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false brome (Brachypodium sylvaticum (Huds.)Beauv.)
ODA rating: B

Oregon false brome distribution
Other common names
slender false brome

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Images courtesy of Glenn Miller, Oregon Dept. of Agriculture.

If images are downloaded and used from the ODA web site please be sure to credit the photographer.

Perennial grass; forms short "squatty" bunches. Stems hollow with broad, flat one quarter to one third inch wide lax leaves and a leaf sheath open to the base. Leaf color a bright green that often remains through fall and part of winter. Leaf margins and lower stems hairy; ligules membranous . Flowers born in a true spike that droops noticeably, and spikelets with short or no stalks. False brome plants appear to be self-fertile producing few to a couple hundred seeds per plant. Isolated plants are observed to produce viable seeds and become new weed epicenters complicating control efforts. Seed movement by wildlife is locally important with both birds and small mammals transporting seeds. Deer and elk also are important vectors of localized spread. Long-distance dispersal is predominantly through logging activities, roadside maintenance equipment and recreational activities within infested areas.

False brome can quickly become the dominant plant species in forest understories, demonstrating great shade and drought tolerance. It is able to grow in a wide variety of habitats and competes strongly for early season moisture. Its presence in commercial timberlands creates a perfect environment for rodents which damage tree seedlings. It can dominate oak savannah habitats and can be expected to severely restrict native oak regeneration. This weedy grass is also a serious threat to natural areas. There is concern from naturalists and native plant enthusiasts because of the ecological impacts brought on by brome invasion. The economic impact has received less attention and has been limited to private timberlands. Many acres of private timberland receive initial herbicide treatments to remove grass and other vegetation regardless if they are brome infested or not, therefore, no additional costs are attributed to false brome. The same cannot be said of public lands and it is on these where the greatest potential for economic harm exists. A secondary economic concern may involve false brome toxicity to livestock. The endophyte fungus Epichloe sylvatica has been identified in North American false brome populations. Existence of endophyte fungi in forage grasses has been linked to negative health effects in sheep and other livestock. Currently, no false brome pastures have been identified in Oregon but the threat may increase in the future. Land managers in the Pacific Northwest should be on the lookout for this invasive plant and be aware of its aggressive potential.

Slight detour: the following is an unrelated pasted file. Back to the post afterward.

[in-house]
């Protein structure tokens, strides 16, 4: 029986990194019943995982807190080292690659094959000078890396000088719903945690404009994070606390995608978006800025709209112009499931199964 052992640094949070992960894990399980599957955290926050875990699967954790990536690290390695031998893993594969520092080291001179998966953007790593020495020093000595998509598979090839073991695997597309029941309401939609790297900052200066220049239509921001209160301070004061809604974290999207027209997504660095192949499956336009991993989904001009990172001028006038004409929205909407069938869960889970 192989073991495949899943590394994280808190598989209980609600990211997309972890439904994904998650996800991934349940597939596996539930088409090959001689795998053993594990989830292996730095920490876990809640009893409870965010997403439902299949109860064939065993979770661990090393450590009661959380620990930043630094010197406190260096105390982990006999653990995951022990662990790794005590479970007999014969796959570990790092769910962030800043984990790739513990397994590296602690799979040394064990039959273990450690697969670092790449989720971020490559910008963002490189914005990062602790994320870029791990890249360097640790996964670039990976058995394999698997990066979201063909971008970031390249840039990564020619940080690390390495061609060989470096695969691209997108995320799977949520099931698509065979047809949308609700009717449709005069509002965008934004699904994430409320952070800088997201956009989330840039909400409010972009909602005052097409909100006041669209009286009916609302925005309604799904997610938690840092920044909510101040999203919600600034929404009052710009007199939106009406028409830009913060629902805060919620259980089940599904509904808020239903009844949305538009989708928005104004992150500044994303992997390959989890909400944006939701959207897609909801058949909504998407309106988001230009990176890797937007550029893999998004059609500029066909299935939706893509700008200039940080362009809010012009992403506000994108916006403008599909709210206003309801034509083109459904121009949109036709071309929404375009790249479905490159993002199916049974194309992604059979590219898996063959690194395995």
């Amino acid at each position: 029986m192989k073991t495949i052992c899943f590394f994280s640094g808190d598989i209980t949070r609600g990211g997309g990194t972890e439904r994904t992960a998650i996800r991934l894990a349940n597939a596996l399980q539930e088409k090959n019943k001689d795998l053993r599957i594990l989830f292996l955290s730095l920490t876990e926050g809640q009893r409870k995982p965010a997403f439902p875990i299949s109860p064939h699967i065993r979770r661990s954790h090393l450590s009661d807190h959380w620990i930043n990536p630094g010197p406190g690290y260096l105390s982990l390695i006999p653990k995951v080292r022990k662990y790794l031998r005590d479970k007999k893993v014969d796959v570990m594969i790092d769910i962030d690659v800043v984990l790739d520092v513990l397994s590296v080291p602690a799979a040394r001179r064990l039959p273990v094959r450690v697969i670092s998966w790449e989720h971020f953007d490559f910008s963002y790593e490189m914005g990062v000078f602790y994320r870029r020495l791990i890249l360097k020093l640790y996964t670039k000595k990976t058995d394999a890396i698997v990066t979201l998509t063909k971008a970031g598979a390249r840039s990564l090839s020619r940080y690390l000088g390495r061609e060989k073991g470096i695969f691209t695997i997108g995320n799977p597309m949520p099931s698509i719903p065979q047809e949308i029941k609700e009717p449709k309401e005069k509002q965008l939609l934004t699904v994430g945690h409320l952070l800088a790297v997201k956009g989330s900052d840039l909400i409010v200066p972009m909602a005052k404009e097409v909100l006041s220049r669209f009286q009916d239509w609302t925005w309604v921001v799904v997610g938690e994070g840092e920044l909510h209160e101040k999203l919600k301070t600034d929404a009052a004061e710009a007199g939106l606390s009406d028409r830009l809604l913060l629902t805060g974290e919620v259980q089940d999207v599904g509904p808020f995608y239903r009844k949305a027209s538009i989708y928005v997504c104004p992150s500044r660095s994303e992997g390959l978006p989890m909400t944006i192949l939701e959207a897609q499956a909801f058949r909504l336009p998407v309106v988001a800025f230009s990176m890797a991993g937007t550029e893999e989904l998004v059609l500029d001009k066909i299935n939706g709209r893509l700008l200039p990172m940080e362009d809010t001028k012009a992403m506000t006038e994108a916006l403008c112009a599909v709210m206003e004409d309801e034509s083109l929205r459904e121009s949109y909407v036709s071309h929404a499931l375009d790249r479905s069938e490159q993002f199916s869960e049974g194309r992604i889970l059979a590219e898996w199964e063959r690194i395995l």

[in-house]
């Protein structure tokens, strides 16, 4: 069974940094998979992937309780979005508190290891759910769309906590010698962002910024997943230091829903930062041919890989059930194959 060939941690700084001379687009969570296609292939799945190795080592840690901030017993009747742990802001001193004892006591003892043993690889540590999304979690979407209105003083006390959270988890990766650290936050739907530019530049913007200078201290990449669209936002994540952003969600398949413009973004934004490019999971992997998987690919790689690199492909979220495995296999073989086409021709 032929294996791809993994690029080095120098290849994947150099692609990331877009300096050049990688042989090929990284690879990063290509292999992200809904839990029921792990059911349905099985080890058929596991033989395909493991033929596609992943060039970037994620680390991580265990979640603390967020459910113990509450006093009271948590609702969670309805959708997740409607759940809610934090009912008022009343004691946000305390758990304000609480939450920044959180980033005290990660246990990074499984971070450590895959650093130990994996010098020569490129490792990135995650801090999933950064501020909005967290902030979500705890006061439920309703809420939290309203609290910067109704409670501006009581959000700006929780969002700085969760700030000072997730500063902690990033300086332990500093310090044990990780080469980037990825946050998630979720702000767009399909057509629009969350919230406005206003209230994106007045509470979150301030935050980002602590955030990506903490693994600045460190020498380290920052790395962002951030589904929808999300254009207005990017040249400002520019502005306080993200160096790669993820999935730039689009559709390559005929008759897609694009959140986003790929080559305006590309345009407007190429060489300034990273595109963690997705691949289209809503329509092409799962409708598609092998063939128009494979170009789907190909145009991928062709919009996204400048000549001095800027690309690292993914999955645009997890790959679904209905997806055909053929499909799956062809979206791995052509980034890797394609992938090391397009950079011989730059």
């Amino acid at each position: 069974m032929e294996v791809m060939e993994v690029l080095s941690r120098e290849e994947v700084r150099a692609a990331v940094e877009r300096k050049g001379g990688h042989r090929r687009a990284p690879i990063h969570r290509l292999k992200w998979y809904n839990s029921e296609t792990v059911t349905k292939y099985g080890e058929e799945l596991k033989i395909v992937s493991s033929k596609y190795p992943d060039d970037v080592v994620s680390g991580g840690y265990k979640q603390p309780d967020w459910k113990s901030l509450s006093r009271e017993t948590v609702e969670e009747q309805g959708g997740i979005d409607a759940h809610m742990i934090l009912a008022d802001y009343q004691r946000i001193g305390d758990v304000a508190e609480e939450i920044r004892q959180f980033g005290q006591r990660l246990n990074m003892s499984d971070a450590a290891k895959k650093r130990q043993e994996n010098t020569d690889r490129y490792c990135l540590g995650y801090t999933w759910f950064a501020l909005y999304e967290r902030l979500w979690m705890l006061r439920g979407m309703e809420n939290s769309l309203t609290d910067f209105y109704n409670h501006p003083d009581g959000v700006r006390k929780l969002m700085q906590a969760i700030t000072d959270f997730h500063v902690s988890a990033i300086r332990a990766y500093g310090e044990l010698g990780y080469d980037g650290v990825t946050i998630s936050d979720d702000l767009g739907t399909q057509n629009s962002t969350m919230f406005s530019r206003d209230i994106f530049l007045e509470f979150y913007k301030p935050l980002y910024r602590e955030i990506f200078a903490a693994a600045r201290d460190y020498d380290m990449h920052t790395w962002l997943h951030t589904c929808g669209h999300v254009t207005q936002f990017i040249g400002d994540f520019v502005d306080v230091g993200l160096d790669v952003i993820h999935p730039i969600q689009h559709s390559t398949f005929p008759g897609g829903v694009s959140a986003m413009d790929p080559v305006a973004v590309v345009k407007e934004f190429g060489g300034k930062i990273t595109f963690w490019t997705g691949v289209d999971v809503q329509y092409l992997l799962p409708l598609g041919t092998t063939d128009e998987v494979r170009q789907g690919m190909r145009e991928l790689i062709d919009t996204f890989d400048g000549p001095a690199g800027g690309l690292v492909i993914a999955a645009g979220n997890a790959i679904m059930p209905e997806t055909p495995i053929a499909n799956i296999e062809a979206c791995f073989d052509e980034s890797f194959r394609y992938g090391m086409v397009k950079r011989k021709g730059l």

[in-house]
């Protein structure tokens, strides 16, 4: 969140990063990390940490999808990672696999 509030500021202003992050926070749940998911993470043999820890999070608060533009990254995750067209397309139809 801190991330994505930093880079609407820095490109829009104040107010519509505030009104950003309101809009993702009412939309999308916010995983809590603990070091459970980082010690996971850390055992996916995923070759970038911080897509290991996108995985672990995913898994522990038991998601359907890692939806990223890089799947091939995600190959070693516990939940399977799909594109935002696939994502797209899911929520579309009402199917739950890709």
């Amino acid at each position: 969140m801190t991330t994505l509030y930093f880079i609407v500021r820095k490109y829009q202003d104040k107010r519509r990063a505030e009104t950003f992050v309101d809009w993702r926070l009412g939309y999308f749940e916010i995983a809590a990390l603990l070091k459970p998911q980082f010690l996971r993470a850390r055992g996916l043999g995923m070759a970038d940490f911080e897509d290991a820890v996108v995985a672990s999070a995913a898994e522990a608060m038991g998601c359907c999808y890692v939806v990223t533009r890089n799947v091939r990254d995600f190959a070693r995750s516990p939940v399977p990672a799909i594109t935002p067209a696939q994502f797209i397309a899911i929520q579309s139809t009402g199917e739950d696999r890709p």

This exotic perennial is native to Europe, Asia and North Africa, but is invading habitats in western Oregon, and elsewhere in our region at an alarming rate. The earliest record (OSC) of the species in North America is a 1939 collection from near Eugene in Lane County, Oregon. By 1966, the species grew in at least two large colonies in the Corvallis-Albany area of Benton County, Oregon, where it was apparently thoroughly naturalized (Chambers 1966, Madrono 18: 250-251).

Distribution in Oregon
Oregon is the epicenter for false brome in the U.S. with smaller outbreaks in California and Washington. Limited evidence suggests that false brome can survive in the drier colder portions of Oregon. The Klamath, Ochoco, Blue Mountains and Siskiyou mountains may all be susceptible at various levels.

Biological controls
No approved biological control agents are available at this time.